Jay P. Lefkowitz ’87
Jay P. Lefkowitz ’87 believes in the power of being well prepared. The senior litigation partner at Kirkland & Ellis regularly readies for appellate arguments by asking his three-person team to compose 25 tough questions that he might be asked by judges. Lefkowitz writes out answers to each question. Then his colleagues propose three follow-up questions to each of his answers, and Lefkowitz prepares responses. That makes for 100 questions—for every court appearance.
“I developed that habit from presidential briefings,” says Lefkowitz, who served as a White House adviser during both Bush administrations. “I prepared for each briefing the same way: By asking myself what are the 20 questions the president will ask me, and what might his follow-up questions be. There’s nothing more precious than the president’s time.”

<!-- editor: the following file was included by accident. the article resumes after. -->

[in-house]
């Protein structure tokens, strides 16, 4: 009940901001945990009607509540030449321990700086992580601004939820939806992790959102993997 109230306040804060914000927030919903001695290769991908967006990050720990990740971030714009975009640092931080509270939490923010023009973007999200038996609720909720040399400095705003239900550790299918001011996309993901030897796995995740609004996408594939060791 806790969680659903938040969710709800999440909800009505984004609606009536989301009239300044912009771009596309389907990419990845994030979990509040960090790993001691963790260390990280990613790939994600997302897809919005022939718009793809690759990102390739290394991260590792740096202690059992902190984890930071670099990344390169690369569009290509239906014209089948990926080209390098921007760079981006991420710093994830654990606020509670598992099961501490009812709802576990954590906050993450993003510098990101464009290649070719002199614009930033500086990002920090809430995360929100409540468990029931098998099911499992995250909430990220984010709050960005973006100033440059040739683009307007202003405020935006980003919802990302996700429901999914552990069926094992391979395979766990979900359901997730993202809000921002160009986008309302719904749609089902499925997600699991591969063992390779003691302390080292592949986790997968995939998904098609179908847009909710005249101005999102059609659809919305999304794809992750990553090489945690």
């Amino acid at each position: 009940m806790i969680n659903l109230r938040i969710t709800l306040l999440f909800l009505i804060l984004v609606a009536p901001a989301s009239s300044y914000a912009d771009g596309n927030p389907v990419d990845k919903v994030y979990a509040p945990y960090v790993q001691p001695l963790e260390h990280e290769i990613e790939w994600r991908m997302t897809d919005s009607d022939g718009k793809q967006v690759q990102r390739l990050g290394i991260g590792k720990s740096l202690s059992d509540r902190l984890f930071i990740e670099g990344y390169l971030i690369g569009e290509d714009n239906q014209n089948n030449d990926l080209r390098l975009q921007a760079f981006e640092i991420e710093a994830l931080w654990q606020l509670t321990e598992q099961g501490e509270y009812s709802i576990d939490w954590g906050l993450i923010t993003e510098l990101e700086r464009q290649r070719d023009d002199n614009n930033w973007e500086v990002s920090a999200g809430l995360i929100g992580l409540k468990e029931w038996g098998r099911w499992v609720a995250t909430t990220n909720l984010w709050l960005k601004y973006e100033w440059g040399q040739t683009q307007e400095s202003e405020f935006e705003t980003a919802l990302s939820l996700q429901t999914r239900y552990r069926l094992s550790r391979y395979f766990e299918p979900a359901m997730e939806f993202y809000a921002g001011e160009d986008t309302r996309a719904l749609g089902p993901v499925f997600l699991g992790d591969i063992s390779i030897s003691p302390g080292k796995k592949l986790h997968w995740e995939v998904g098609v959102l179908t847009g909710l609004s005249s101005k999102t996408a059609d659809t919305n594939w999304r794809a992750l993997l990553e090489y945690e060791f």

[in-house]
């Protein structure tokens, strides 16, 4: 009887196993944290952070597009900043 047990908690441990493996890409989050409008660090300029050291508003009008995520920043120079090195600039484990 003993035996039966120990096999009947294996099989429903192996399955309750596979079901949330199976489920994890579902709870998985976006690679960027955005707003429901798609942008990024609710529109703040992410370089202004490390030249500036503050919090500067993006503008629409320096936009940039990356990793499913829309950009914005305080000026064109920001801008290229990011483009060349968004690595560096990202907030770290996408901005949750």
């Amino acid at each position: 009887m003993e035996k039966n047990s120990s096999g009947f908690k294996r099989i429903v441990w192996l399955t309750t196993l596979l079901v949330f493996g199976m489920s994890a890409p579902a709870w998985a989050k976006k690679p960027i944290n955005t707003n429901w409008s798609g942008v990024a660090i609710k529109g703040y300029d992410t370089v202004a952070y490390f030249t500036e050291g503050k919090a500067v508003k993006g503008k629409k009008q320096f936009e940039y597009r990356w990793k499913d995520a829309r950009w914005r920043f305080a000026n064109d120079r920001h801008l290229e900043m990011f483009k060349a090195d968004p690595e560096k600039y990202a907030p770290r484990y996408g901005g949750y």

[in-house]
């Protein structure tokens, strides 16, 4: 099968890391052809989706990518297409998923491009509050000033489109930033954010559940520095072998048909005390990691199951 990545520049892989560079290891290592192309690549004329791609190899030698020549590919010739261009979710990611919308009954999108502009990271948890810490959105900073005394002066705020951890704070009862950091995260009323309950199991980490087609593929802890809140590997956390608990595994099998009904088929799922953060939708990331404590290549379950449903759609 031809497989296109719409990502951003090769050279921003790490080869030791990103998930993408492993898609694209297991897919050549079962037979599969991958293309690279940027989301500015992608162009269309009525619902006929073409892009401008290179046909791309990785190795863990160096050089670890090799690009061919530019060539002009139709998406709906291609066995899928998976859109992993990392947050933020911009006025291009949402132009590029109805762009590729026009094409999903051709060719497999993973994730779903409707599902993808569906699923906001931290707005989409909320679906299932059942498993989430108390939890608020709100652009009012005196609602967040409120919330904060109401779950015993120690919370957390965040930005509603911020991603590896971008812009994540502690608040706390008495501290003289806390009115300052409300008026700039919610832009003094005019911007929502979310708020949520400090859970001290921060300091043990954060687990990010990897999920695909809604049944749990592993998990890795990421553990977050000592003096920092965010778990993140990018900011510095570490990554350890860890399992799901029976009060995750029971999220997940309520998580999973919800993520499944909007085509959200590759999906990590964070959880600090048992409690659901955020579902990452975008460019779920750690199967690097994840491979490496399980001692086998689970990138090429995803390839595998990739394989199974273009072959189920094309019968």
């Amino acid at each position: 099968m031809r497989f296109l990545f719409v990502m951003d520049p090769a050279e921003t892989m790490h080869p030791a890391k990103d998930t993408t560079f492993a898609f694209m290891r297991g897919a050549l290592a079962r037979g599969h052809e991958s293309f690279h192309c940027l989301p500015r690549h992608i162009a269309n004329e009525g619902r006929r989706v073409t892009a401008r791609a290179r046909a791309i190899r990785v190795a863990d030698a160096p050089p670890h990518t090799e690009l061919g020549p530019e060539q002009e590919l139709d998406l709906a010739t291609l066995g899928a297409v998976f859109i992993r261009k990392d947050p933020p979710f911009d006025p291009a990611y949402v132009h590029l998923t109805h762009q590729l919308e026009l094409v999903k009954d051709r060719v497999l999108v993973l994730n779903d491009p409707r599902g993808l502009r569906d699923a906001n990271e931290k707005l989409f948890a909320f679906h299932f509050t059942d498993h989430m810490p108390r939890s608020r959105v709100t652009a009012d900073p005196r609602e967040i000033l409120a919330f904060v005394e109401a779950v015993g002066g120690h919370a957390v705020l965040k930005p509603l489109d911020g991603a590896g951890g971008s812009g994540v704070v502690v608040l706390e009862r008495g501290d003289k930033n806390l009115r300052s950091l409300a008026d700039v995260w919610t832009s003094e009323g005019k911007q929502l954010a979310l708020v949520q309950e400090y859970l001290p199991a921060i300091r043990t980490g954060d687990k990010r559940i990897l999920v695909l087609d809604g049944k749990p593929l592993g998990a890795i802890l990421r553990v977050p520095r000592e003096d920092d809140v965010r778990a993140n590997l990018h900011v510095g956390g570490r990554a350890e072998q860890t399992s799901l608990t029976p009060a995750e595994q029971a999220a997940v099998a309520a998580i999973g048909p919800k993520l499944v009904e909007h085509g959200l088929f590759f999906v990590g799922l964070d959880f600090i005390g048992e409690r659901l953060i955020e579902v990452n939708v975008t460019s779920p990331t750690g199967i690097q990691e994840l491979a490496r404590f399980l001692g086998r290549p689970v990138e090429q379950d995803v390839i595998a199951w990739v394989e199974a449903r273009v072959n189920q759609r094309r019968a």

Lefkowitz’s work for George W. Bush made a lasting impression, and, in 2005, after serving as a White House lawyer and senior policy adviser, the president appointed him U.S. Special Envoy for Human Rights in North Korea.
Recently, Lefkowitz, who is also an adjunct professor at Columbia Law School, drew from his experience in both the private and public sectors to successfully argue a case before the U.S. Supreme Court. The case dealt with the preemption of state lawsuits challenging the adequacy of generic drug labels, which are regulated by federal law. To prepare, Lefkowitz bolstered his normal preparations with seven mock oral arguments before colleagues and co-counsel, as well as a three-hour session before a group of seven Columbia Law School professors. Lefkowitz was grateful for the additional grilling, explaining, “You can never prepare enough.”